Have Camera Will Travel - They Married Adventure: The Wande

Natural History, January 1993 | Go to article overview

Have Camera Will Travel - They Married Adventure: The Wande


THEY MARRIED ADVENTURE: THE WANDERING LIVES OF MARTIN AND OSA JOHNSON, by Pascal James Imperato and Eleanor M. Imperato. Rutgers University Press, $27.95; 298pp., illus.

In a day when superb wildlife films are a regular occurrence on television, and the technological marvels of nature photography are scarcely noticed, Americans forget the vicarious thrills they experienced in the twenties and thirties through the pioneering motion pictures of Martin and Osa Johnson.

The husband and wife who were such preeminent figures in this field only a half century ago are all but forgotten today, and the films on which their reputations were built survive largely in the vaults of museums and libraries or in the dimming memories of old-time moviegoers. So their story, told by Pascal and Eleanor Imperato, is as fresh as it is welcome.

Pascal Imperato discovered the Johnsons when, as a teen-ager, he stumbled onto one of Osa's books in the travel section of his local library. Throughout high school, college, and medical school, his interest in the couple and in Africa grew, and a fellowship afforded an opportunity to visit East Africa during its colonial twilight. Later, he and his wife, Eleanor, spent a great deal of time there, getting to know many of the places and people associated with the Johnsons.

Motion pictures have the special quality of transporting the viewer into another world, and in the case of the Johnsons' films, that world was equal parts mystery and terrifying reality. People who might never travel more than fifty miles from their hometown could sit in a shadowy theater--onlookers, enthralled by scenes from "darkest Africa" or "wildest Borneo," as the billboards called them--and even as their pulse rates climbed higher in tune with the action, they could take comfort in the knowledge that it was Osa Johnson--not them--being charged by the rhinoceros.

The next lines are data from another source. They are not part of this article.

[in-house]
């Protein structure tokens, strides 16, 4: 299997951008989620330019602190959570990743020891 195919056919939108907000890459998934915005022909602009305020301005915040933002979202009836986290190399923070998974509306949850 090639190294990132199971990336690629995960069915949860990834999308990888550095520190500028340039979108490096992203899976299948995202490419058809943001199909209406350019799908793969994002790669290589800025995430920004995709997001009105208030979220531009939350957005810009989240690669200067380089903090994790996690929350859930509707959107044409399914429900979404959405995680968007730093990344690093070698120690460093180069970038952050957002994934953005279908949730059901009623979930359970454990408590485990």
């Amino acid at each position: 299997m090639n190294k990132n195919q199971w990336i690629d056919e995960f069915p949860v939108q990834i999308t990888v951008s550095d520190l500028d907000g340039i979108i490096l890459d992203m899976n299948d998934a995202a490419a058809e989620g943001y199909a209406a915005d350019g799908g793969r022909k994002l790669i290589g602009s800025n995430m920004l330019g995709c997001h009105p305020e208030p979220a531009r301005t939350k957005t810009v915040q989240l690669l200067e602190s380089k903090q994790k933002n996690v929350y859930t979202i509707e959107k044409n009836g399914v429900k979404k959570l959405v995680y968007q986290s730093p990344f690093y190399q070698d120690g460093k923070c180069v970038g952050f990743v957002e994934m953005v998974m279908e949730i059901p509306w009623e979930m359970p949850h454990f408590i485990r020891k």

This American couple discovered the secret of simultaneously entertaining and enlightening audiences by leading them through untracked jungles and up the towering crests of mountains; revealing the customs of primitive tribes; and introducing them to exotic birds, animals, and reptiles that were already beginning to vanish before the onslaught of white hunters, poachers, and Western civilization. The backdrops against which the action took place were some of the most remote lands on earth, and for a majority of Americans, whose opportunities for foreign travel were almost nil, the lure of those faraway places was just about irresistible.

The rising popularity of the attractive young Kansas couple paralleled the story of entertainment in twentieth-century America, for they made skillful use of the new media technology developed in their lifetime. They began their career with illustrated lectures on the vaudeville stage, then progressed to silent films, radio, and talking pictures. In addition, they published numerous magazine articles and books. While satisfying their own craving for adventure, they brought the fascinating and little-known world of wild animals and primitive peoples to Americans, whose own frontier had been tamed not so many years earlier.

When Martin Johnson was born in 1884, the Indians and great herds of bison were but recently gone from the Kansas prairies, replaced by the plow, the railroad, and clusters of settlements. Whatever interest he might have had in formal education was stifled in a one-room schoolhouse packed with ninety pupils. A strict teacher and an exacting father drove him to run away from home regularly--a habit that might be said to have persisted for the rest of his life.

Martin's first taste of adventure came when he persuaded the famous novelist and outdoorsman Jack London and his wife, Charmian, to take him as a crew member on what was planned as a seven-year voyage around the world aboard the Snark, a fifty-seven-foot ketch designed by London.

Setting sail from San Francisco in 1907 aboard the leaky, poorly built craft with a shifting crew that included drunks, rascals, and a murderer, the Londons and young Johnson called at Hawaii, the Marquesas, Tahiti, Samoa, the New Hebrides, and the Solomons before serious health problems forced London to sell the Snark and abandon his ambitious plans.

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